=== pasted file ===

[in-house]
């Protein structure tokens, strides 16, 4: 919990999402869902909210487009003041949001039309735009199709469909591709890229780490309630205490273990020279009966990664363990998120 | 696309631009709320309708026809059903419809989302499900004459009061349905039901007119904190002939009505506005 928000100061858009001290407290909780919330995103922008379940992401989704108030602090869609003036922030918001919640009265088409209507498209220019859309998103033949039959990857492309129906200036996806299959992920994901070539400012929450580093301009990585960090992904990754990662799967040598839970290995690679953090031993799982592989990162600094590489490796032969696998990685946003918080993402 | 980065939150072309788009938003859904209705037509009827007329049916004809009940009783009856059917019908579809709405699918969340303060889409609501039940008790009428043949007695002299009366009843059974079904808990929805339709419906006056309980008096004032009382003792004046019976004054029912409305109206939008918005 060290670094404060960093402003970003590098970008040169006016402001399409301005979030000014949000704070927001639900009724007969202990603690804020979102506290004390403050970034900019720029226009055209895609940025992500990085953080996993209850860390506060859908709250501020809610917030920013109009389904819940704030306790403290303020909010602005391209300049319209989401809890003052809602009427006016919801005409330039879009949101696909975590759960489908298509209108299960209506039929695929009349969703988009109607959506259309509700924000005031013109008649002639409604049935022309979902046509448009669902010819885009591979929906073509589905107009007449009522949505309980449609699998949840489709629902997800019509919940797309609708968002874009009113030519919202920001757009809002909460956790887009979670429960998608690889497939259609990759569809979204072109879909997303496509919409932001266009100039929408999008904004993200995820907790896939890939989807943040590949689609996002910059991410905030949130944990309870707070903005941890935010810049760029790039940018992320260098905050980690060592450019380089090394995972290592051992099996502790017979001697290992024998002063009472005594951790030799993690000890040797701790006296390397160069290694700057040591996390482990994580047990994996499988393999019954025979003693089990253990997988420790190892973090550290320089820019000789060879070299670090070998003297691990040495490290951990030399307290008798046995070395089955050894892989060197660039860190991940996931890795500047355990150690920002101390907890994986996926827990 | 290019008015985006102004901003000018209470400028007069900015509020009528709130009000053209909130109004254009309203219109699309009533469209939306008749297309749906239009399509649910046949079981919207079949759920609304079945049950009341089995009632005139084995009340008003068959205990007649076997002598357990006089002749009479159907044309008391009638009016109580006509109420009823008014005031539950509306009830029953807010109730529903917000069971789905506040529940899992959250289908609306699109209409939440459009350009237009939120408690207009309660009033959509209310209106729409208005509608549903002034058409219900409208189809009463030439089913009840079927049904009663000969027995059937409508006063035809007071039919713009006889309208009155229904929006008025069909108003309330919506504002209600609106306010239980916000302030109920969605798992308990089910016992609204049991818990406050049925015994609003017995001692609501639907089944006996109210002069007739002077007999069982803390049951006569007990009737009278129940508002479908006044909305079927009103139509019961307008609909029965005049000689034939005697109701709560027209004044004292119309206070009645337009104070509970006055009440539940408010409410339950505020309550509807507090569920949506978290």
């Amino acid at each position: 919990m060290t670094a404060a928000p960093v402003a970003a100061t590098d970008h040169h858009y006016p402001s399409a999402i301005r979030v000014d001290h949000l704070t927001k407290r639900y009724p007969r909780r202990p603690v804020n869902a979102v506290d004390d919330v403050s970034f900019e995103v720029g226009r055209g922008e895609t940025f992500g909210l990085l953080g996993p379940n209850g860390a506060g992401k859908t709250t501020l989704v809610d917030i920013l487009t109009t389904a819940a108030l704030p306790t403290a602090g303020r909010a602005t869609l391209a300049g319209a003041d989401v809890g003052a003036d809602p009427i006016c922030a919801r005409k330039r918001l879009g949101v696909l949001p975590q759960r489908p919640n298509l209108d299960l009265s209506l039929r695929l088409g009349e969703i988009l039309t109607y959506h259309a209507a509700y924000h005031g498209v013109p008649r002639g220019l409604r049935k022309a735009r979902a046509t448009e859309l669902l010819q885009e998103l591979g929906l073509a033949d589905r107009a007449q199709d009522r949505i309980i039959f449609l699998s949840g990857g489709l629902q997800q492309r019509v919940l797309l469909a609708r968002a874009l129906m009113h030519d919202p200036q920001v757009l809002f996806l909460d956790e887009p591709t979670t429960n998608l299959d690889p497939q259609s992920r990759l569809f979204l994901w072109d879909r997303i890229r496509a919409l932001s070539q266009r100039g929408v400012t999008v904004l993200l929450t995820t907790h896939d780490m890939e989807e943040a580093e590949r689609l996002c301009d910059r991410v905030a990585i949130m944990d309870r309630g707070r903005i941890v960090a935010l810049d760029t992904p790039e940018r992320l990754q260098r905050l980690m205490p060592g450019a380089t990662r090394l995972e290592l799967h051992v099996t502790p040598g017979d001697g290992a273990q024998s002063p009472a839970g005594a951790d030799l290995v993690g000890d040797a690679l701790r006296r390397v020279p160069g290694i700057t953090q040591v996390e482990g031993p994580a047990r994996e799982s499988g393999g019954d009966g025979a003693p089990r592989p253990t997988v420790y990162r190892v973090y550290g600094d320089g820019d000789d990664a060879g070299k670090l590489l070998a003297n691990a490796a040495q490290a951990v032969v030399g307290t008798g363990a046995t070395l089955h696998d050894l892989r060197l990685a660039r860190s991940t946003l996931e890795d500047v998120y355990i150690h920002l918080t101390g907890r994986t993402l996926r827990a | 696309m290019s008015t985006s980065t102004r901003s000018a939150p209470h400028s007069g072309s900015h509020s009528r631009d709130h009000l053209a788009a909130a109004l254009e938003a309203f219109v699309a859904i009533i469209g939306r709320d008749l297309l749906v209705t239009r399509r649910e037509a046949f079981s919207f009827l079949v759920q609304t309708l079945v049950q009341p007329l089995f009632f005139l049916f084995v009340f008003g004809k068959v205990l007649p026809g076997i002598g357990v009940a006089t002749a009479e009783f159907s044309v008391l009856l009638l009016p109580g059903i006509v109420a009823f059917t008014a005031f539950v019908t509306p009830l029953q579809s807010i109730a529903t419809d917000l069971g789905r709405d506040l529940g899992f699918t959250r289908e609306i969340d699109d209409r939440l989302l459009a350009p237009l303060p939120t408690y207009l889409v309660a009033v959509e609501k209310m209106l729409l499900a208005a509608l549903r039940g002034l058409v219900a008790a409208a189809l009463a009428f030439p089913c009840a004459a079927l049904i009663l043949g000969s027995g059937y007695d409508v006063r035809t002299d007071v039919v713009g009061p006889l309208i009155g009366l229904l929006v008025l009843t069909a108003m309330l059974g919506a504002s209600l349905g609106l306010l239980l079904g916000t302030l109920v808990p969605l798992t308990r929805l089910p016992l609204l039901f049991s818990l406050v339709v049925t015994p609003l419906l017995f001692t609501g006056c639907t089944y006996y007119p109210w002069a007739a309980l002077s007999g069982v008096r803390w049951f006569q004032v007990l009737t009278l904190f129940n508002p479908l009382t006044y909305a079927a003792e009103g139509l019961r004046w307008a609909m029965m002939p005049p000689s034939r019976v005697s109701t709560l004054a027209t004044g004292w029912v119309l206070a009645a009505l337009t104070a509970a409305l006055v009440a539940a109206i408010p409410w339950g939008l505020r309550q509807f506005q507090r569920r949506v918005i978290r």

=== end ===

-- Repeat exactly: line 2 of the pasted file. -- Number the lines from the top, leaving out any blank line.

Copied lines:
């Protein structure tokens, strides 16, 4: 919990999402869902909210487009003041949001039309735009199709469909591709890229780490309630205490273990020279009966990664363990998120 | 696309631009709320309708026809059903419809989302499900004459009061349905039901007119904190002939009505506005 928000100061858009001290407290909780919330995103922008379940992401989704108030602090869609003036922030918001919640009265088409209507498209220019859309998103033949039959990857492309129906200036996806299959992920994901070539400012929450580093301009990585960090992904990754990662799967040598839970290995690679953090031993799982592989990162600094590489490796032969696998990685946003918080993402 | 980065939150072309788009938003859904209705037509009827007329049916004809009940009783009856059917019908579809709405699918969340303060889409609501039940008790009428043949007695002299009366009843059974079904808990929805339709419906006056309980008096004032009382003792004046019976004054029912409305109206939008918005 060290670094404060960093402003970003590098970008040169006016402001399409301005979030000014949000704070927001639900009724007969202990603690804020979102506290004390403050970034900019720029226009055209895609940025992500990085953080996993209850860390506060859908709250501020809610917030920013109009389904819940704030306790403290303020909010602005391209300049319209989401809890003052809602009427006016919801005409330039879009949101696909975590759960489908298509209108299960209506039929695929009349969703988009109607959506259309509700924000005031013109008649002639409604049935022309979902046509448009669902010819885009591979929906073509589905107009007449009522949505309980449609699998949840489709629902997800019509919940797309609708968002874009009113030519919202920001757009809002909460956790887009979670429960998608690889497939259609990759569809979204072109879909997303496509919409932001266009100039929408999008904004993200995820907790896939890939989807943040590949689609996002910059991410905030949130944990309870707070903005941890935010810049760029790039940018992320260098905050980690060592450019380089090394995972290592051992099996502790017979001697290992024998002063009472005594951790030799993690000890040797701790006296390397160069290694700057040591996390482990994580047990994996499988393999019954025979003693089990253990997988420790190892973090550290320089820019000789060879070299670090070998003297691990040495490290951990030399307290008798046995070395089955050894892989060197660039860190991940996931890795500047355990150690920002101390907890994986996926827990 | 290019008015985006102004901003000018209470400028007069900015509020009528709130009000053209909130109004254009309203219109699309009533469209939306008749297309749906239009399509649910046949079981919207079949759920609304079945049950009341089995009632005139084995009340008003068959205990007649076997002598357990006089002749009479159907044309008391009638009016109580006509109420009823008014005031539950509306009830029953807010109730529903917000069971789905506040529940899992959250289908609306699109209409939440459009350009237009939120408690207009309660009033959509209310209106729409208005509608549903002034058409219900409208189809009463030439089913009840079927049904009663000969027995059937409508006063035809007071039919713009006889309208009155229904929006008025069909108003309330919506504002209600609106306010239980916000302030109920969605798992308990089910016992609204049991818990406050049925015994609003017995001692609501639907089944006996109210002069007739002077007999069982803390049951006569007990009737009278129940508002479908006044909305079927009103139509019961307008609909029965005049000689034939005697109701709560027209004044004292119309206070009645337009104070509970006055009440539940408010409410339950505020309550509807507090569920949506978290």